Horror Mondays! Book Review: Forgive me, Leonard Peacock by Matthew Quick

September 22, 2014 Blog, Book Reviews, Horrific Monday 2

Horrifying MondaysHorrifying Mondays is all about what scares us. The horror behind the curtains that we refuse to open, the creatures in the dark, and sometimes those creatures that are in the open!

Each Monday will bring a different horror… to help you cope with the horror that is Monday with the horrors that are in the fantasy world.




Horror for Today: Psychological!

I think that psychological horror can sometimes be the worst kind. No, it’s not in your face, which is why I paused when I was thinking over if I wanted to add this review to Horrifying Mondays, but what psychological horror does is STAY with you.

When I read or watch something that is more on the lines of psychological horror I don’t get that sudden anxiety. Nor do I jump out of my seat, or spill my popcorn. What does happen is this layering of feelings like a cake but mired with anxiety. These layers build and build the anticipation of what could happen and even when the climax hits my heart is sometimes beating so fast that I could jump out of my skin if someone said something to me in that moment.

No, unlike gory or in your face scares, psychological horrors will leave you thinking, sometimes for years afterwards and that is exactly why this review is set for today. I think I’ll be thinking about this one for a long time.

Forgive Me, Leonard Peacock Forgive me
by Matthew Quick
on August 13th 2013
Genres: Young Adult
Pages: 273
Format: Audiobook
Source: Brown Books, NetGalley

How would you spend your birthday if you knew it would be your last?

Eighteen-year-old Leonard Peacock knows exactly what he’ll do. He’ll say goodbye.

Not to his mum – who he calls Linda because it annoys her – who’s moved out and left him to fend for himself. Nor to his former best friend, whose torments have driven him to consider committing the unthinkable. But to his four friends: a Humphrey-Bogart-obsessed neighbour, a teenage violin virtuoso, a pastor’s daughter and a teacher.

Most of the time, Leonard believes he’s weird and sad but these friends have made him think that maybe he’s not. He wants to thank them, and say goodbye.


My Thoughts HorrorLeonard Peacock is just a boy that nobody understands. He just wants what everyone wants, friendship, love, loyalty. Those things that some others take for granted.

Reading about Leonard really made my heart race. At every point in this book I was wondering if he would go with his plan of attack. He really wants someone to talk him out of it, anyone, and I think he is even really trying to tell people that he is upset, but no one will listen!

I listened to this on audible and I have to say the narrator, Noah Galvin, was fabulous. I believed every single word he said. He put inflections in exactly where I would expect a sarcastic teenager to. He read this narration with such feeling that I had a huge amount of empathy for Leonard Peacock, even with his dastardly plans.

The entire book had me moving closer and closer and closer to the edge of my seat. The way Matthew Quick wrote this was amazing and although to the point, he adds in some backward and forward movement for Leonard so the reader really gets a sense of who he is by the end of the book. Secrets were revealed that I would never have imagined.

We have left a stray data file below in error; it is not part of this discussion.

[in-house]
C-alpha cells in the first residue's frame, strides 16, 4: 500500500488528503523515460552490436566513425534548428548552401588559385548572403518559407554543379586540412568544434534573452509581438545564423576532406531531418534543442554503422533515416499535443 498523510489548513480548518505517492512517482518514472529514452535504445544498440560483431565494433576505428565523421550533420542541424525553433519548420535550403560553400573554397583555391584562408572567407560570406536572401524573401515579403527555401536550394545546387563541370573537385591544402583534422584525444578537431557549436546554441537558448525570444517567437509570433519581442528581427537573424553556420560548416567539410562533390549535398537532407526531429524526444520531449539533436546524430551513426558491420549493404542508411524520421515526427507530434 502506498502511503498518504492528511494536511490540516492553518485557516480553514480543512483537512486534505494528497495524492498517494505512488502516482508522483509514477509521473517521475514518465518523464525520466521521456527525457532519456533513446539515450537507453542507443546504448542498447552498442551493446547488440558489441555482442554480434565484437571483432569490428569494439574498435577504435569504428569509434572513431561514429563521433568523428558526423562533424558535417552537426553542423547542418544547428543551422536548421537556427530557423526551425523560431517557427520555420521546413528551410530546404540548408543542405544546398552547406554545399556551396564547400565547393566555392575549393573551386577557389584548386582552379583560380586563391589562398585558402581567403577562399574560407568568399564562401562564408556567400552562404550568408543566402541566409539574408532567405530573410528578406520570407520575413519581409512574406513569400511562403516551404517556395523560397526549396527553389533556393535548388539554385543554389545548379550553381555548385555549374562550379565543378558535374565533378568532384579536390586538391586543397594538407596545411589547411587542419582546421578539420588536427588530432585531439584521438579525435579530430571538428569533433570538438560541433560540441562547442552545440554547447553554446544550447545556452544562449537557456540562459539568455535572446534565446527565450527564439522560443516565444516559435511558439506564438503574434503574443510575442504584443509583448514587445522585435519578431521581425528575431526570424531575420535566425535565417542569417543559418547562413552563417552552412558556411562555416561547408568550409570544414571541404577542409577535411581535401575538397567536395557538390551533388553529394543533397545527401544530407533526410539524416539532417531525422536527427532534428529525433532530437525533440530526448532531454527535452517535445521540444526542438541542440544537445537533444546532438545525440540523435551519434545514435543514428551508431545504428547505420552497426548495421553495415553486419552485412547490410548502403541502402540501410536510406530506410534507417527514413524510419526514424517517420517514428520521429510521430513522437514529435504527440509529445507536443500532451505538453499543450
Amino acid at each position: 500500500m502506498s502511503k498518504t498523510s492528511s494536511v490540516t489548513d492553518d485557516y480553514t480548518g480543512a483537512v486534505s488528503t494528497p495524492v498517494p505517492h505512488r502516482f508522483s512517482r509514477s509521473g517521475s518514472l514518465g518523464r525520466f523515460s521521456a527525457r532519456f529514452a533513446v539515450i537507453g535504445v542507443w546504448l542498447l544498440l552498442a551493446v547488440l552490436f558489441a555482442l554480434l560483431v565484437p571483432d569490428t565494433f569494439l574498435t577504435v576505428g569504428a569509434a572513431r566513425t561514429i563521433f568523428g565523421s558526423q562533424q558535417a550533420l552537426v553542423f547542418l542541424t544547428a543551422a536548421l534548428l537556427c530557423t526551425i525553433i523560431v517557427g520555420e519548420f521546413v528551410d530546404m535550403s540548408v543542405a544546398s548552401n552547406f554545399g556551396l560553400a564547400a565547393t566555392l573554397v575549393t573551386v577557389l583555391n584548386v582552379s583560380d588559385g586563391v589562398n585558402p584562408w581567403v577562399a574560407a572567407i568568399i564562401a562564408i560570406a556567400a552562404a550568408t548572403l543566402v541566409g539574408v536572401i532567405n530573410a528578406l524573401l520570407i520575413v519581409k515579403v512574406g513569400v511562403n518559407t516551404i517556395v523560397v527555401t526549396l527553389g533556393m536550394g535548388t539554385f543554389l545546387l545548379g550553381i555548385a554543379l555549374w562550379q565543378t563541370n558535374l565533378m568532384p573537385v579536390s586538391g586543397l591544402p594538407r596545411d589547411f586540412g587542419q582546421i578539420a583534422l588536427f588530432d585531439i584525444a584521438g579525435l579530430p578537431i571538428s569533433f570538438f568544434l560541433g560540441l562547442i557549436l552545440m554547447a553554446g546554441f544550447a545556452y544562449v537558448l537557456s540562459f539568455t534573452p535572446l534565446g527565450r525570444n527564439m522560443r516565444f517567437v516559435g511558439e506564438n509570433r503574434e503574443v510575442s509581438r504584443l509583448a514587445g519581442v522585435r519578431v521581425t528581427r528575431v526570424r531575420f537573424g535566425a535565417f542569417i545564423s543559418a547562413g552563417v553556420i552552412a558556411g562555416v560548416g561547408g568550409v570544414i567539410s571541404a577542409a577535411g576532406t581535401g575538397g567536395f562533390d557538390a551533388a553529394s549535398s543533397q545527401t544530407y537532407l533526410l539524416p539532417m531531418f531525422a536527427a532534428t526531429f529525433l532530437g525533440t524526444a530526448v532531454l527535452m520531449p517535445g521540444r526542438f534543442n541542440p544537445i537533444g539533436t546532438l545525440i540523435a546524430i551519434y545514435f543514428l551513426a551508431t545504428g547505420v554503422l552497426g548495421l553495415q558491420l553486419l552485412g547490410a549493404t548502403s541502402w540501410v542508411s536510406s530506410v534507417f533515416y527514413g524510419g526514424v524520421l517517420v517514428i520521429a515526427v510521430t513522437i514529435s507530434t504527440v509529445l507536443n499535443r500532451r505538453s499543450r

The future tense parts of this threw me off for a minute but those are even explained further along in the book. Everything is explained. This is a read where when you read the synopsis you may think that this will be a tear jerker, and to a point it is, but it is also so much, much more than that. In this is a smart kid trying to figure out if life really is worth living. He’s asking that pivotal question about existence and if he will be able to survive it all.

In the end, absolutely amazing.


Horror Meter: 4/5

Gore: 0/5

Shock Factor: 3/5

Emotions: 4/5

Total Scare: 4/5

The Author HorrorMatthew Quick is the New York Times bestselling author of several novels, including THE SILVER LININGS PLAYBOOK, which was made into an Oscar-winning film. His work has been translated into thirty languages and has received a PEN/Hemingway Award Honorable Mention, among other accolades. He lives with his wife, novelist/pianist Alicia Bessette, on the Outer Banks of North Carolina.



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2 Responses to “Horror Mondays! Book Review: Forgive me, Leonard Peacock by Matthew Quick”

  1. Rita @ My Home of Books

    I’m going to be honest– I misunderstood what this story was about when I first came across it. I thought it was more like snarky teenaged angst, but having it placed in the horror category is surprising. I still am not really sure what Leonard plans to do and why, but hey, you said it’s a layered story and just needs to be read.

    Still not sure if I would pick this up, probably if I saw it in the library, so okay if I didn’t enjoy it, just return it. Thanks for a good, informative review. You will help out many interested readers.
    Rita @ My Home of Books recently posted…Picture ThisMy Profile

    • Christina

      Thank you Rita! I really appreciate that. It’s in the horror category definitely. I don’t want to give too much away but it really was an interesting read! Very curious and quite disturbing really!